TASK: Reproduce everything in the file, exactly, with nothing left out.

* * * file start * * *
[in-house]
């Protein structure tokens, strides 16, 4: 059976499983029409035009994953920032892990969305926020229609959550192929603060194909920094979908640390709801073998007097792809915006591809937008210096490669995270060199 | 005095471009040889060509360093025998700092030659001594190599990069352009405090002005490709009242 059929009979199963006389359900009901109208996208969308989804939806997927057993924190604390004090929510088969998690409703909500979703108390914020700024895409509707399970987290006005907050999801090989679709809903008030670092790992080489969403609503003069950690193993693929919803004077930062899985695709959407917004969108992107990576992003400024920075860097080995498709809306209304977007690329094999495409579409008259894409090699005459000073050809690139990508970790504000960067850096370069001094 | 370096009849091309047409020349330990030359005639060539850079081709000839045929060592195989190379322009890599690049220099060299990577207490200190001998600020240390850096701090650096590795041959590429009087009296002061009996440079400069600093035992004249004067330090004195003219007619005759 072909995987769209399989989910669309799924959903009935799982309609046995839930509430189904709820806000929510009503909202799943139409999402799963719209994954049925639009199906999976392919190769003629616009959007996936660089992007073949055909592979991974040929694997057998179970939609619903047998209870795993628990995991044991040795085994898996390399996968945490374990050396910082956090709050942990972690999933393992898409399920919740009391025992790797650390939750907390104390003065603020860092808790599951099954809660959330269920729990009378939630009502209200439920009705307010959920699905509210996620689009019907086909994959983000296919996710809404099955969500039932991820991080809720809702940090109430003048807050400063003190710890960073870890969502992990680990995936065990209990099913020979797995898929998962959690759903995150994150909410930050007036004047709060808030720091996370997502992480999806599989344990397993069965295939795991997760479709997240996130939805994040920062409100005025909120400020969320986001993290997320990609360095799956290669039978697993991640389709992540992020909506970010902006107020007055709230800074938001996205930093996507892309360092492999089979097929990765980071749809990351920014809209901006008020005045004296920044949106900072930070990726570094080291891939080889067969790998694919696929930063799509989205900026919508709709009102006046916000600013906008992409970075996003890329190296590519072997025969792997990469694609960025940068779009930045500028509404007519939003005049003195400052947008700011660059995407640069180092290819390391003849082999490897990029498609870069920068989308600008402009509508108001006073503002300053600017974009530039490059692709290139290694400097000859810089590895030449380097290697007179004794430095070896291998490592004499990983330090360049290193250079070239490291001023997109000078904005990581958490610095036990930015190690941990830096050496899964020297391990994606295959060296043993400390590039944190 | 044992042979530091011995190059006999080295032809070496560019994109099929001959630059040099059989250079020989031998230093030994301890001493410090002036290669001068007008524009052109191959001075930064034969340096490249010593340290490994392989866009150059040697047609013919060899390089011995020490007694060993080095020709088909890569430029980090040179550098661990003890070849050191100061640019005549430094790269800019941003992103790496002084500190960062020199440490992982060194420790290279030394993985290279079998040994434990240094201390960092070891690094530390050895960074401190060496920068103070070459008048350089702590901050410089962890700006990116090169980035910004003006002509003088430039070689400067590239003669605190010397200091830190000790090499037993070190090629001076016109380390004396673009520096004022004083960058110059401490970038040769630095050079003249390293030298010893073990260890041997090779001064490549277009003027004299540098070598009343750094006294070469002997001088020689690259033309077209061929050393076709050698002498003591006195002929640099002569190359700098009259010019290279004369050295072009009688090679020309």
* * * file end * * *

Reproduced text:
[in-house]
């Protein structure tokens, strides 16, 4: 059976499983029409035009994953920032892990969305926020229609959550192929603060194909920094979908640390709801073998007097792809915006591809937008210096490669995270060199 | 005095471009040889060509360093025998700092030659001594190599990069352009405090002005490709009242 059929009979199963006389359900009901109208996208969308989804939806997927057993924190604390004090929510088969998690409703909500979703108390914020700024895409509707399970987290006005907050999801090989679709809903008030670092790992080489969403609503003069950690193993693929919803004077930062899985695709959407917004969108992107990576992003400024920075860097080995498709809306209304977007690329094999495409579409008259894409090699005459000073050809690139990508970790504000960067850096370069001094 | 370096009849091309047409020349330990030359005639060539850079081709000839045929060592195989190379322009890599690049220099060299990577207490200190001998600020240390850096701090650096590795041959590429009087009296002061009996440079400069600093035992004249004067330090004195003219007619005759 072909995987769209399989989910669309799924959903009935799982309609046995839930509430189904709820806000929510009503909202799943139409999402799963719209994954049925639009199906999976392919190769003629616009959007996936660089992007073949055909592979991974040929694997057998179970939609619903047998209870795993628990995991044991040795085994898996390399996968945490374990050396910082956090709050942990972690999933393992898409399920919740009391025992790797650390939750907390104390003065603020860092808790599951099954809660959330269920729990009378939630009502209200439920009705307010959920699905509210996620689009019907086909994959983000296919996710809404099955969500039932991820991080809720809702940090109430003048807050400063003190710890960073870890969502992990680990995936065990209990099913020979797995898929998962959690759903995150994150909410930050007036004047709060808030720091996370997502992480999806599989344990397993069965295939795991997760479709997240996130939805994040920062409100005025909120400020969320986001993290997320990609360095799956290669039978697993991640389709992540992020909506970010902006107020007055709230800074938001996205930093996507892309360092492999089979097929990765980071749809990351920014809209901006008020005045004296920044949106900072930070990726570094080291891939080889067969790998694919696929930063799509989205900026919508709709009102006046916000600013906008992409970075996003890329190296590519072997025969792997990469694609960025940068779009930045500028509404007519939003005049003195400052947008700011660059995407640069180092290819390391003849082999490897990029498609870069920068989308600008402009509508108001006073503002300053600017974009530039490059692709290139290694400097000859810089590895030449380097290697007179004794430095070896291998490592004499990983330090360049290193250079070239490291001023997109000078904005990581958490610095036990930015190690941990830096050496899964020297391990994606295959060296043993400390590039944190 | 044992042979530091011995190059006999080295032809070496560019994109099929001959630059040099059989250079020989031998230093030994301890001493410090002036290669001068007008524009052109191959001075930064034969340096490249010593340290490994392989866009150059040697047609013919060899390089011995020490007694060993080095020709088909890569430029980090040179550098661990003890070849050191100061640019005549430094790269800019941003992103790496002084500190960062020199440490992982060194420790290279030394993985290279079998040994434990240094201390960092070891690094530390050895960074401190060496920068103070070459008048350089702590901050410089962890700006990116090169980035910004003006002509003088430039070689400067590239003669605190010397200091830190000790090499037993070190090629001076016109380390004396673009520096004022004083960058110059401490970038040769630095050079003249390293030298010893073990260890041997090779001064490549277009003027004299540098070598009343750094006294070469002997001088020689690259033309077209061929050393076709050698002498003591006195002929640099002569190359700098009259010019290279004369050295072009009688090679020309």